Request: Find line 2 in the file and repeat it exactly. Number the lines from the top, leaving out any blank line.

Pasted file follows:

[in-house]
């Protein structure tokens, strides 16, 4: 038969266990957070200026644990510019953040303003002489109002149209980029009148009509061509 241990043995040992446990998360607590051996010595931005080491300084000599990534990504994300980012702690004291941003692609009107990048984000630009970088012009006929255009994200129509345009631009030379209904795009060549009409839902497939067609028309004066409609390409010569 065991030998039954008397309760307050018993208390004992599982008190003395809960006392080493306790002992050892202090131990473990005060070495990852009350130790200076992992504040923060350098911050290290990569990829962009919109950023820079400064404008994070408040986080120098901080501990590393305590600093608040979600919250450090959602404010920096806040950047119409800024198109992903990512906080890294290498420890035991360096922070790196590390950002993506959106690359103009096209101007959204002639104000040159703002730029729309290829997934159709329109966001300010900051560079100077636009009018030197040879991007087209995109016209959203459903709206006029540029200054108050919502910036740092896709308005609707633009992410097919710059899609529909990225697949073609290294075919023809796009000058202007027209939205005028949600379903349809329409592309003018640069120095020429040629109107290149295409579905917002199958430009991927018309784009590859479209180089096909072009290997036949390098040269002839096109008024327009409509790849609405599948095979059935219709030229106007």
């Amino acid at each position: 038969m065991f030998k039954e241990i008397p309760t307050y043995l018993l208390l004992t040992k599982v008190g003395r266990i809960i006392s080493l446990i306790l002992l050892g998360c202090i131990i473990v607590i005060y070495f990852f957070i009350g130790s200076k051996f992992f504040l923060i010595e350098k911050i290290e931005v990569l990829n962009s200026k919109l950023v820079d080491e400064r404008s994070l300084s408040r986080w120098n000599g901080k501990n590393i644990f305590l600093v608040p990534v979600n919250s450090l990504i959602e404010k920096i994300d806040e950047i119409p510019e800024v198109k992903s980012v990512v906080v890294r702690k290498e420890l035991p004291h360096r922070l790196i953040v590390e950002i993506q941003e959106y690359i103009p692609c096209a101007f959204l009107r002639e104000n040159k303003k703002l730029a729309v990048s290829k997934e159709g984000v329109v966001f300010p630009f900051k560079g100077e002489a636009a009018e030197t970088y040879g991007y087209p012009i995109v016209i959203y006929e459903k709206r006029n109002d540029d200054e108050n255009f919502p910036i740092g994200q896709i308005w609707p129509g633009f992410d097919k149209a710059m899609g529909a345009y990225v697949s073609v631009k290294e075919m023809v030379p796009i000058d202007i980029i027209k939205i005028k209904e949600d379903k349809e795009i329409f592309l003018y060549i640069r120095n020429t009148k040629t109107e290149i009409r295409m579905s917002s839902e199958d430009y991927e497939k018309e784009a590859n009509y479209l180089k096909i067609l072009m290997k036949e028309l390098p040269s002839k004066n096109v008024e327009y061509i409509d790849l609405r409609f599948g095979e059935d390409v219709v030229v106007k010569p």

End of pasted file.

């Protein structure tokens, strides 16, 4: 038969266990957070200026644990510019953040303003002489109002149209980029009148009509061509 241990043995040992446990998360607590051996010595931005080491300084000599990534990504994300980012702690004291941003692609009107990048984000630009970088012009006929255009994200129509345009631009030379209904795009060549009409839902497939067609028309004066409609390409010569 065991030998039954008397309760307050018993208390004992599982008190003395809960006392080493306790002992050892202090131990473990005060070495990852009350130790200076992992504040923060350098911050290290990569990829962009919109950023820079400064404008994070408040986080120098901080501990590393305590600093608040979600919250450090959602404010920096806040950047119409800024198109992903990512906080890294290498420890035991360096922070790196590390950002993506959106690359103009096209101007959204002639104000040159703002730029729309290829997934159709329109966001300010900051560079100077636009009018030197040879991007087209995109016209959203459903709206006029540029200054108050919502910036740092896709308005609707633009992410097919710059899609529909990225697949073609290294075919023809796009000058202007027209939205005028949600379903349809329409592309003018640069120095020429040629109107290149295409579905917002199958430009991927018309784009590859479209180089096909072009290997036949390098040269002839096109008024327009409509790849609405599948095979059935219709030229106007």